Landscaping companies weren’t the only ones present. Chalet, which is primarily a nursery but also offers design/build, is casting a wide net for young talent.

“We’re looking for almost anything,” said Sara Marcucci, an employee who was recruited by Chalet through NCLC. “We’re looking for internships, we’re looking for landscape architecture students, horticulture students, students that are interested in maintenance, students that are interested in design and construction, students that are interested in working in retail, and we’re also interested in making connections with faculty that want to be able to exchange information to keep those lines of communication open for the future students that are interested in things we have to offer or vice versa.”

The nation’s largest landscaping company, BrightView, was out in force at this year’s event and has finally shed its pre-merger names of Brickman and ValleyCrest. The companies merged in 2014.

“We’re officially BrightView as of yesterday,” said Hillary Barnard, a spokesperson for the company. “I feel like it’s just a really exciting time moving forward with the company. There’s definitely a change, but it’s exciting that people are willing to jump onboard. We’ve got a new name, new color, and people are buying in to it.”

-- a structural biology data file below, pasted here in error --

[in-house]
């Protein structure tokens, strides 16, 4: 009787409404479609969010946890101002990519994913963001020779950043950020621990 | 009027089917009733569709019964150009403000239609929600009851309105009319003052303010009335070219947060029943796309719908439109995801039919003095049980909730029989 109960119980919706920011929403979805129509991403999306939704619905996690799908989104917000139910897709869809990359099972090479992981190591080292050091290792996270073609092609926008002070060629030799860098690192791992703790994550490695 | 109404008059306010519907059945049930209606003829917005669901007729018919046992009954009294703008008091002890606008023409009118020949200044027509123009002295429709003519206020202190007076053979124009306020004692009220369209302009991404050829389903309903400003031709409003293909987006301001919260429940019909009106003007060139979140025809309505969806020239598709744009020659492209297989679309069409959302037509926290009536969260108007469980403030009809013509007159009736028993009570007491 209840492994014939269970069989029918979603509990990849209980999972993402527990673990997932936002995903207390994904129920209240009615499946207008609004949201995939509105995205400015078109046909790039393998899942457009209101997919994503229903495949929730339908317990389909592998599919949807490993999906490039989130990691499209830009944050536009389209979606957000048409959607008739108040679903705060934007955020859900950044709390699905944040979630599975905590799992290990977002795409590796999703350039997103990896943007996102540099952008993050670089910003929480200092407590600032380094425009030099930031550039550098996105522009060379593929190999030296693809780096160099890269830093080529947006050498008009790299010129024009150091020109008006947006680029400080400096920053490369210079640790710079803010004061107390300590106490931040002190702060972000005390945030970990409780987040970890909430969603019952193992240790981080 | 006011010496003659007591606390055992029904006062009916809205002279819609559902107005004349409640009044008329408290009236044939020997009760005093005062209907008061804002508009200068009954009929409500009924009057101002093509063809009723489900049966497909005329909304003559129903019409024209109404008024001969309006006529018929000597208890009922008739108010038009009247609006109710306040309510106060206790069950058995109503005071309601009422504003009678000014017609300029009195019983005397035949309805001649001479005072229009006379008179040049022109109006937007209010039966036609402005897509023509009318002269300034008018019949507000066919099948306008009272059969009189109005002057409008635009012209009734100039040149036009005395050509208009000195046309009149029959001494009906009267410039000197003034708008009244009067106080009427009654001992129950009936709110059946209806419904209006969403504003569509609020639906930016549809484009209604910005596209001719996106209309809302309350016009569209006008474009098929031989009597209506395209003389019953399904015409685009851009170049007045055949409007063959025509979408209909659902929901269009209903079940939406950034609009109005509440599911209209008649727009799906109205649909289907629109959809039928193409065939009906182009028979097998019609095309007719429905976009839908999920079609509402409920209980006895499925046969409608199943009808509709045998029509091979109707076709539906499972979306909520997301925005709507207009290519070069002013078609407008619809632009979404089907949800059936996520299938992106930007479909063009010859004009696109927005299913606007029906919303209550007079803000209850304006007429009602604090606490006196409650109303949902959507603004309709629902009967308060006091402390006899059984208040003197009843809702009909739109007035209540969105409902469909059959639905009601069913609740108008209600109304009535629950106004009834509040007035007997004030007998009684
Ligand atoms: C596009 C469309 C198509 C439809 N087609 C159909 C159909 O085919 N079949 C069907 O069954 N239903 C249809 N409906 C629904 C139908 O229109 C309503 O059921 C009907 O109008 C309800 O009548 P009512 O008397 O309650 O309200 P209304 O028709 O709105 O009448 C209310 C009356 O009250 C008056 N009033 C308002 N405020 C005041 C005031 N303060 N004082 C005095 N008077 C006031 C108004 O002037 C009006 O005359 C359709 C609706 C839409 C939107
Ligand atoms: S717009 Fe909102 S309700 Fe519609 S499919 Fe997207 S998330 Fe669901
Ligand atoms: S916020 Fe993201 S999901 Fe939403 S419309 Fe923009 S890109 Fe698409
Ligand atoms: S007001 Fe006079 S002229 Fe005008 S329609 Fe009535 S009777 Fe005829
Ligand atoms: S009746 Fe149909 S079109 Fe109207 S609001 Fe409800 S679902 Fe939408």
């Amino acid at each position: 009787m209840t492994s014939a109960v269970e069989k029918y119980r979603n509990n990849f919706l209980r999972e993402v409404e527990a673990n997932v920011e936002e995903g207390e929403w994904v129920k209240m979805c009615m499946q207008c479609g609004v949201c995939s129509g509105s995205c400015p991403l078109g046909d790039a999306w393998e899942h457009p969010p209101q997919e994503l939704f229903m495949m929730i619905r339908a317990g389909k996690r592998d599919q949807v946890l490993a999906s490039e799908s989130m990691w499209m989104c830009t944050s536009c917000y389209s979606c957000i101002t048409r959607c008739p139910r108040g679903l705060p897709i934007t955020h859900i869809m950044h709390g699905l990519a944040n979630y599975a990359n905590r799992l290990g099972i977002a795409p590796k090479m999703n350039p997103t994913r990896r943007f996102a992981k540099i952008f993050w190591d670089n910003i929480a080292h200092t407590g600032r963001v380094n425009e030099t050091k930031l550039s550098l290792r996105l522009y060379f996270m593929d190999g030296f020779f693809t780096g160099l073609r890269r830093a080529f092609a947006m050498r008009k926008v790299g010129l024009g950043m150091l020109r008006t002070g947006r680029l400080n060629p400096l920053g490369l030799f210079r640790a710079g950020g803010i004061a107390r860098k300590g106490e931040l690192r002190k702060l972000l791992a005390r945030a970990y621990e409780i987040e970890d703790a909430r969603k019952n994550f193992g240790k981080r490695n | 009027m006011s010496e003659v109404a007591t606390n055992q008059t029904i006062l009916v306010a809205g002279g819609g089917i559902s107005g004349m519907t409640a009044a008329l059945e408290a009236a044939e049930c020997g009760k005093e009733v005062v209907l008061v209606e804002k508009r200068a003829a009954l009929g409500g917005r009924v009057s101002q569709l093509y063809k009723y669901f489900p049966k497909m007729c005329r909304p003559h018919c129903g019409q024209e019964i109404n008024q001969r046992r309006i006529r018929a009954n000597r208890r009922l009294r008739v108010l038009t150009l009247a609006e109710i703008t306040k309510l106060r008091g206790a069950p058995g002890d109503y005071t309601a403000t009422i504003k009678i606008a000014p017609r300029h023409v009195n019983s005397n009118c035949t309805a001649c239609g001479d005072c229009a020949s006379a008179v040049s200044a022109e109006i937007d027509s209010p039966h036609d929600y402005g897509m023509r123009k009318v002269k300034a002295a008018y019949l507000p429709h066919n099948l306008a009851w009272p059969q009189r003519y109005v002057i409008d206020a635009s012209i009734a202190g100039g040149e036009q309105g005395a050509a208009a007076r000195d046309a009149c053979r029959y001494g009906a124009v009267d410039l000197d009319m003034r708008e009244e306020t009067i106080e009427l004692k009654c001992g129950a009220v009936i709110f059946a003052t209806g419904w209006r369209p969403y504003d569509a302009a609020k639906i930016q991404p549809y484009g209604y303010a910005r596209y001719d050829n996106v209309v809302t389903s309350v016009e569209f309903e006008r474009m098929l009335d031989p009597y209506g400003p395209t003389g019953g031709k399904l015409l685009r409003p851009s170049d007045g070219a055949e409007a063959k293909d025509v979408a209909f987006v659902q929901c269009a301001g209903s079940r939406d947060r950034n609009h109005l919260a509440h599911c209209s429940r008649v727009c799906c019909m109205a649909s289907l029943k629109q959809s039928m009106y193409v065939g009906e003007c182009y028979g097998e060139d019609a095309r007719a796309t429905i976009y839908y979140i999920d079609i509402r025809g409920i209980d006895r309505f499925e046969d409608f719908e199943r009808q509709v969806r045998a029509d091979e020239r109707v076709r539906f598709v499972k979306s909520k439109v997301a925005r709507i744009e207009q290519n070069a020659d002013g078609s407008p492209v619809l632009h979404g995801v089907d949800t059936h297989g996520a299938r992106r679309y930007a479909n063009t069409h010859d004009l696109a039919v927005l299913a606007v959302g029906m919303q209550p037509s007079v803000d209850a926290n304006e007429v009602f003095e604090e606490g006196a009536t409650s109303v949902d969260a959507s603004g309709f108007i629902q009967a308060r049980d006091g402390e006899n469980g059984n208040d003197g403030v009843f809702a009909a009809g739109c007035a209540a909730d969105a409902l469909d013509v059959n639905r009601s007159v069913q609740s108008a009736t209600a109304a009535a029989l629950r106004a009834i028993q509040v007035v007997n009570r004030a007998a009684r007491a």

The company is ideally looking for students with a horticulture background and an ability to be personable with customers. BrightView is currently expanding and hires up to 100 interns a year.

Some companies that are less familiar with the NCLC career fair, such as Gothic Landscape, which has only been at the last four NCLCs, aren’t seeing a huge amount of interns, but they do recognize the value in hiring young people, as well as raising awareness among them about their company.

Christopher Wick, Gothic’s director of sales and marketing, explains their strategy for reaching potential interns: “We’re marketing a lot to cold-weather climate students who might be sick of the snow. We are (in) California, Nevada and Arizona. We are warm-weather all year round and we’re a big company – 1,400 – employees, but we’re fully family owned. We’ve got all the advantages of being a big company with all the benefits of being a private, family-owned company. We play big, but we feel small.”

As for the students, a number of them already have internships or jobs lined up, but even those who don’t see the value in the career fair.

“I have not (found internships or jobs), but I have talked to many people and I have contacts for the future,” said Cameron McNamee from Owens Community College in Ohio. “It’s very beneficial and very educational. I highly recommend it to other landscape students.”

NCLC, now in its 40th year, is coordinated by the National Association of Landscape Professionals.